Editor's Note: Hundreds of Ann Landers' loyal readers have requested that newspapers continue to publish her columns. These letters originally appeared in 1999.
Dear Ann Landers: My mother left us when I was 6 and my brother was 10. That was 25 years ago. Even though Mom showed up for holidays and birthdays, we were raised solely by my father.
When Dad passed away three years ago, Mom had a nervous breakdown and started to drink excessively. We know she is manic-depressive, and now we believe she is also an alcoholic. She has battled depression her entire life. The problem is that Mom lives alone, but she quit her job six months ago, and we have no idea how she is supporting herself. When we ask about her financial situation, she refuses to talk about it. If we offer money, she won't take it.
My brother and I suspect there isn't much money left from Mom's savings, and we worry what will happen once that money is gone. My husband and I invited Mom to live with us, but we told her she would have to stop smoking and drinking and take her medication regularly. She refused.
I do not have a close, loving relationship with my mother, but I still feel responsible for her and want to help. She started going to AA meetings again, and we are hopeful this will work, but it's hard to trust her. She has tried AA before and could never stick with the program. Should I allow her to move into my home, even though she still smokes and may not be able to stay off the booze? I am confused and lost. Please tell me what to do. — Bowie, Md.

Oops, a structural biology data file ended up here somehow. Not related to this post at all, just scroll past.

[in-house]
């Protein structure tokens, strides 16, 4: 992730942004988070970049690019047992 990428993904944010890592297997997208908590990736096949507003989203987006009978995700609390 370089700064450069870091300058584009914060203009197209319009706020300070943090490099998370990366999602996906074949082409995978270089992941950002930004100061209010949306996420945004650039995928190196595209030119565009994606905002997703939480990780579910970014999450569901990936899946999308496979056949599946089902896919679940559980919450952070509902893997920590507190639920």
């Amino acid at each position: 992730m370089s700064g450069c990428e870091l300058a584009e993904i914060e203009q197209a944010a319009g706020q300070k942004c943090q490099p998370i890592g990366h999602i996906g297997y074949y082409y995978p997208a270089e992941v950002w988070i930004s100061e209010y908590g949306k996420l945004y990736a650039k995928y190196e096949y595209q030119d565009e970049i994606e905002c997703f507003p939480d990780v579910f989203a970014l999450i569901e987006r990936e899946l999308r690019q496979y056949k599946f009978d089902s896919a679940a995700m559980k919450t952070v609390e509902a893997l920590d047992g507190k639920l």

Dear Bowie: If you allow your mother to move into your home, the results could be disastrous, but please give her one last chance. I strongly recommend that you check out Al-Anon (it's online), and learn how others with similar problems are dealing with theirs. The fact that your mother is seeking help bodes well for her recovery. I wish her luck, and you, too, dear.
Lonesome? Take charge of your life and turn it around. Write to receive Ann Landers' booklet "How To Make Friends and Stop Being Lonely." To find out more about Ann Landers and read her past columns, visit the Creators Syndicate Web page at www.creators.com.
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